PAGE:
- VCG / Getty
Money really can’t buy happiness, according to a new study which found that it’s actually sleep and sex that keep us content.
This is according to the inaugural Sainsbury’s Living Well Index, created in partnership with researchers at consultancy Oxford Economics and the National Centre for Social Research.
The research is based on a nationally representative study which looked at how Britons feel about their quality of life.
Its aim is to define what it means to “live well” in the UK.
The researchers asked 8,250 people questions on 60 different aspects of their behaviour and how they live, including their jobs, quality of sleep, their finances, and their support networks and relationships with friends, families, and communities.
The average score was 62.2 out of 100. Those defined as Living Well were the top 20% of the population with the highest scores – between 72 and 92.
The index compared the lifestyle and behaviours of those at the top with the typical Briton to discover the 5 things Brits most associate with a high quality of life:
1. A good night’s sleep.
Sleep was the strongest indicator of an overall sense of wellbeing, according to the study. The respondents with the highest Living Well scores reported feeling well rested 60% of the time, while those in the bottom 20% said they rarely, or never, felt well rested.
2. Sex life satisfaction.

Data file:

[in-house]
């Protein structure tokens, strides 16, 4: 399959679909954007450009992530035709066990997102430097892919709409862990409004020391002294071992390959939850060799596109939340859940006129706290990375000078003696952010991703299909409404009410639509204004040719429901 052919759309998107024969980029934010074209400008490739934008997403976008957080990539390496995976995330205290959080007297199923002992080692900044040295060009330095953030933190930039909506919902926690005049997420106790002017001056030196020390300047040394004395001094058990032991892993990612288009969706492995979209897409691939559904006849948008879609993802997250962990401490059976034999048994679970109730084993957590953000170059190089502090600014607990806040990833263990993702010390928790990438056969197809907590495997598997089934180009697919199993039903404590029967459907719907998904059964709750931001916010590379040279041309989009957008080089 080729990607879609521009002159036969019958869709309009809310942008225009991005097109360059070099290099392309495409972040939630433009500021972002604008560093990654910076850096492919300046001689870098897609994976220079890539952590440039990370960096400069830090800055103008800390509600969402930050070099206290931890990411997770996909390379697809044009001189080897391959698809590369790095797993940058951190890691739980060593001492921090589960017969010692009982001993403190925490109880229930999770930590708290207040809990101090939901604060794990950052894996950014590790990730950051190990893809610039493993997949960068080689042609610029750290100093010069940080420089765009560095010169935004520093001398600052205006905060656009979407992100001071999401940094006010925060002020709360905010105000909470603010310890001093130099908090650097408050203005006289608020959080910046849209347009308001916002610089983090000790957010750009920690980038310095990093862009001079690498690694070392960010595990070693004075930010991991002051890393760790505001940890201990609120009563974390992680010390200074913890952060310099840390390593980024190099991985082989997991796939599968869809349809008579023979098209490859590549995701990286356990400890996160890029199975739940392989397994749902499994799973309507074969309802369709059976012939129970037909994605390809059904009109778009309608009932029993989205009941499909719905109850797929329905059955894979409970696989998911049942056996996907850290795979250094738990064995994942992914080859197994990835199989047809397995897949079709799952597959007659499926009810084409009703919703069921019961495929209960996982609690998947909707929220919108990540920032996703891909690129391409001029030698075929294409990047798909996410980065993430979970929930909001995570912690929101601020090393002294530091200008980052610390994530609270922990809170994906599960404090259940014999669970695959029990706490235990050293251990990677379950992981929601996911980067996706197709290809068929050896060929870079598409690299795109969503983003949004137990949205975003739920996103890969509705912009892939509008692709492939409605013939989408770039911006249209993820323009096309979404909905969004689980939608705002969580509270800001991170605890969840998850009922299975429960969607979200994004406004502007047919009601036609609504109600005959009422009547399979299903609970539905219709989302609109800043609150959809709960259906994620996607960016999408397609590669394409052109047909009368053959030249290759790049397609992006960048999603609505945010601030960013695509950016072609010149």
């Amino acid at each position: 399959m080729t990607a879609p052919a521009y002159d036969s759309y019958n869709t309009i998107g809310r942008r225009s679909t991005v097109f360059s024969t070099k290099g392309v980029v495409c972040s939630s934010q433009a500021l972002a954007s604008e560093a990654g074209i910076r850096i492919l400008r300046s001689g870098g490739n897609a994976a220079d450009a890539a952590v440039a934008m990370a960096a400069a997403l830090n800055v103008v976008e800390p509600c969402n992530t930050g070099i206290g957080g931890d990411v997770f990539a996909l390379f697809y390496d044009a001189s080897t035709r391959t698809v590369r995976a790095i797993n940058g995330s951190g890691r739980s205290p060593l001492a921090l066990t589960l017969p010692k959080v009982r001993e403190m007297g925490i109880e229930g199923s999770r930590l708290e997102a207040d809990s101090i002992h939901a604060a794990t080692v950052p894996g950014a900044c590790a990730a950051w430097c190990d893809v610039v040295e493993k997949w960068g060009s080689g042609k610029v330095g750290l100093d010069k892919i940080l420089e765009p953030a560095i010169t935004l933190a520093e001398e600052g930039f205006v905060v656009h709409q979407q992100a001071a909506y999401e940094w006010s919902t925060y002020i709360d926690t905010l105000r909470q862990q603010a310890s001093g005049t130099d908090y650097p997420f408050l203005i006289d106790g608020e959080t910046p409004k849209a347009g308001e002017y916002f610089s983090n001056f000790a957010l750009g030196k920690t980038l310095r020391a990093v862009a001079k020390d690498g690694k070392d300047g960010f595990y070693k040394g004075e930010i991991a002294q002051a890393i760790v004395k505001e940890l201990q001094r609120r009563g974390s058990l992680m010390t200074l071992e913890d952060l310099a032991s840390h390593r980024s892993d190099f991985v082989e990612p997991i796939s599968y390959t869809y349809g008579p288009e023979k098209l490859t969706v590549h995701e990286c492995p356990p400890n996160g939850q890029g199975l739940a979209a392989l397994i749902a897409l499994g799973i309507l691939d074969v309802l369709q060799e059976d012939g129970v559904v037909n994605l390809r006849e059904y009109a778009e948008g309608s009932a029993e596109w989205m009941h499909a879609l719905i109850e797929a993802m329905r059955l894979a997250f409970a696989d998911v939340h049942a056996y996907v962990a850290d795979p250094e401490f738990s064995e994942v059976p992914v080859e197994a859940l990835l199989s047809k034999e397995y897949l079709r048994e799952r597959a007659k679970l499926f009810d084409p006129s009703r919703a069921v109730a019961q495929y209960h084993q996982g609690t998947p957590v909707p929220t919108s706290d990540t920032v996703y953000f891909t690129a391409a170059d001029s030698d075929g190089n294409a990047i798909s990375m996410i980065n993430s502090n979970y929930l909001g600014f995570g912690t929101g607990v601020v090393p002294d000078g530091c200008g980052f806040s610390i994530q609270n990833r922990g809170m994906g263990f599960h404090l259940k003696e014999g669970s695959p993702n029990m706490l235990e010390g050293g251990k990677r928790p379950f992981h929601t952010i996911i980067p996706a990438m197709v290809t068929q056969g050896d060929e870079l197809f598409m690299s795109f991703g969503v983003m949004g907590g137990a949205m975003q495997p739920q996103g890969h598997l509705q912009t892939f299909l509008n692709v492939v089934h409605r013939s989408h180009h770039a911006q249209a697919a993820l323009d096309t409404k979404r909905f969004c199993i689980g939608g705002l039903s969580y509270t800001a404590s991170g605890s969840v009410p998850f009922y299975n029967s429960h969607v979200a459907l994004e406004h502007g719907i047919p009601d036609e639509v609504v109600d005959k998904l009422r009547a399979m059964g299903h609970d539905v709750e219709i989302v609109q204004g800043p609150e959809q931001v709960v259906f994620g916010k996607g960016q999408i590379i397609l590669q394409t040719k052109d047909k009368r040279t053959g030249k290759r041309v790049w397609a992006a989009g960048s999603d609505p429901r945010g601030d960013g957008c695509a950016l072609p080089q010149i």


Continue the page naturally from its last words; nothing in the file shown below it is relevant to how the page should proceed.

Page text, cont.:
Just over a third (35%) of the population said they were fairly or very satisfied with their sex lives – and these respondents were likely to be found at the top of the index. Almost two thirds (63%) of those at the top said they were satisfied with their sex life – twice the national average.
3. Job security.
43% of those with the highest index scores also cited a very high degree of job security – almost twice the national average.
However, income had surprisingly little impact – a 50% rise in disposable income contributed to just a 0.5 point increase in score on the index.
4. Health of close relatives.
Worries about the health of close relations was also a significant barrier to living well – the analysis found that worries over the health of close relations contributes a difference of 1.75 points between the typical Briton and those at the top.
5. Community cohesion.
Finally, stronger connections with the people in our communities also appears to have an impact on quality of life. The typical person speaks to their neighbours once or twice a month, but nearly 70% of the people in the top 20% of the index speak to neighbours once or twice a week.
The same panel will be questioned every six months, according to the report.
Ian Mulheirn, Director of Consulting at Oxford Economics, said: “Wellbeing is rising up the agenda at a time of rapid change in how we live our lives, and we’ve created a critical new tool that can help us to unpick what’s driving our sense of living well, drawing on a unique, rolling survey of unprecedented breadth and granularity.
“The analysis within the Sainsbury’s Living Well Index reveals that, in a world that’s never been more connected, the richness of our relationships and support networks remains among the biggest determinants of how well we live – and represents an area of our lives in which we can act.”